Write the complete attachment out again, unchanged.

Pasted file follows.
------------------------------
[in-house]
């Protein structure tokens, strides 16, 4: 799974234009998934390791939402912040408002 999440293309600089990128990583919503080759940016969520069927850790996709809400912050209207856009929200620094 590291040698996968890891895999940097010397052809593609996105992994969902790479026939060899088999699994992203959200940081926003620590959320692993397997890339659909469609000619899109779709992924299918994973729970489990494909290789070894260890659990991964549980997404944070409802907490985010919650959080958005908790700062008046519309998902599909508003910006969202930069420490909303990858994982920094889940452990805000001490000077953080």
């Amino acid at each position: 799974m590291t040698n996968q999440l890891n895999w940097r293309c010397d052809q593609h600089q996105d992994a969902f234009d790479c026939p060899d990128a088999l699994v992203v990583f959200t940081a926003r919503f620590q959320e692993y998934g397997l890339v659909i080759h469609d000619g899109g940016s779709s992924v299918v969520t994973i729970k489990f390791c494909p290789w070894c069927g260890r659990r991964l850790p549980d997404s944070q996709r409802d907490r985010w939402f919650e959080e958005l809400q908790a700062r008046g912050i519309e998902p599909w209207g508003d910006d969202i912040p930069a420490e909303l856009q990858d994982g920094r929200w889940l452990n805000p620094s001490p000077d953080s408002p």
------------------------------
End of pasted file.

[in-house]
């Protein structure tokens, strides 16, 4: 799974234009998934390791939402912040408002 999440293309600089990128990583919503080759940016969520069927850790996709809400912050209207856009929200620094 590291040698996968890891895999940097010397052809593609996105992994969902790479026939060899088999699994992203959200940081926003620590959320692993397997890339659909469609000619899109779709992924299918994973729970489990494909290789070894260890659990991964549980997404944070409802907490985010919650959080958005908790700062008046519309998902599909508003910006969202930069420490909303990858994982920094889940452990805000001490000077953080």
């Amino acid at each position: 799974m590291t040698n996968q999440l890891n895999w940097r293309c010397d052809q593609h600089q996105d992994a969902f234009d790479c026939p060899d990128a088999l699994v992203v990583f959200t940081a926003r919503f620590q959320e692993y998934g397997l890339v659909i080759h469609d000619g899109g940016s779709s992924v299918v969520t994973i729970k489990f390791c494909p290789w070894c069927g260890r659990r991964l850790p549980d997404s944070q996709r409802d907490r985010w939402f919650e959080e958005l809400q908790a700062r008046g912050i519309e998902p599909w209207g508003d910006d969202i912040p930069a420490e909303l856009q990858d994982g920094r929200w889940l452990n805000p620094s001490p000077d953080s408002p």